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Adoption, special guardianship and residence orders: a comparison of disruption rates
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JULIE SELWYN Professor of Child and Family Social Work School for Policy Studies University of Bristol
JUDITH MASSON Professor of Socio-legal studies University of Bristol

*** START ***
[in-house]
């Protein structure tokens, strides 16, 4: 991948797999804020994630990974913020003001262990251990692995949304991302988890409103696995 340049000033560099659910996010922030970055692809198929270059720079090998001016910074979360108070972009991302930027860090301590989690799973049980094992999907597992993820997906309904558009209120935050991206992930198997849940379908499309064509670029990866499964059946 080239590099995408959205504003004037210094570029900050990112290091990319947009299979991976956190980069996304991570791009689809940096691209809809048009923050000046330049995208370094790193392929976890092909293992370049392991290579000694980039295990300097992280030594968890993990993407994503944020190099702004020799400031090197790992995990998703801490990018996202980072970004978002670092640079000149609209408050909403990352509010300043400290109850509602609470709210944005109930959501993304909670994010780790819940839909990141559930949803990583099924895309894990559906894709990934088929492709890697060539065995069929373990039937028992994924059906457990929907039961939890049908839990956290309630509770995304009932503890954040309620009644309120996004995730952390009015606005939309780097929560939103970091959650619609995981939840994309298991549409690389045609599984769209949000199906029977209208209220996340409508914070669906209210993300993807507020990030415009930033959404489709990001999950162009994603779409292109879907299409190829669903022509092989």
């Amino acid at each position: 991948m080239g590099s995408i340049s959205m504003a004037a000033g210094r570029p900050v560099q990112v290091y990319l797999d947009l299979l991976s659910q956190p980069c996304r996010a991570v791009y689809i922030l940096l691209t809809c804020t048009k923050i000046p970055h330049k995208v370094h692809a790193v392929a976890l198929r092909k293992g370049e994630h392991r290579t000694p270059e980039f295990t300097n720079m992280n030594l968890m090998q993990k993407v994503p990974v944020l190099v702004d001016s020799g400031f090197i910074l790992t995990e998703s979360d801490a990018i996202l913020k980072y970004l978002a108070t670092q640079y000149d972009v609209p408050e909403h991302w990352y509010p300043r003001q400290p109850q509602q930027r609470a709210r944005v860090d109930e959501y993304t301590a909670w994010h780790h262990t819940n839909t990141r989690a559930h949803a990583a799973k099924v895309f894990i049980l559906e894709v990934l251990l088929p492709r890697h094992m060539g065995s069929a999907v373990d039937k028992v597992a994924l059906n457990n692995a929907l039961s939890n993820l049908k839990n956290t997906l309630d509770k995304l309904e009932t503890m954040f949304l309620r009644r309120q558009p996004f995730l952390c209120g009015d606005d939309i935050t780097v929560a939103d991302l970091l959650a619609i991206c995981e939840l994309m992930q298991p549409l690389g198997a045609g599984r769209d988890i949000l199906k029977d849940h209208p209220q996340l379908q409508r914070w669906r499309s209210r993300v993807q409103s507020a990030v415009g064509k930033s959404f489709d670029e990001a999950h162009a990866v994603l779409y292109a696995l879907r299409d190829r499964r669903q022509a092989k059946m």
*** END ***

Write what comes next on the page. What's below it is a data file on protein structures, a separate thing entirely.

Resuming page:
Little has been known about the stability of adoption for looked after children or how the stability of adoption orders compare to the stability of special guardianship or residence orders. Findings are reported on a study that used national data on all looked after children who had been subject of the three types of orders. The characteristics of the children differed by type of order and between those whose placements were intact and those that had disrupted. Adoption was the most stable of the three orders with the lowest rate of disruption. The findings highlight the increased risk of disruption for children who were older had delays and placement moves and for those on SGOs and ROs the greater stability of orders made to family or friends carers in comparison to orders made to unrelated carers.
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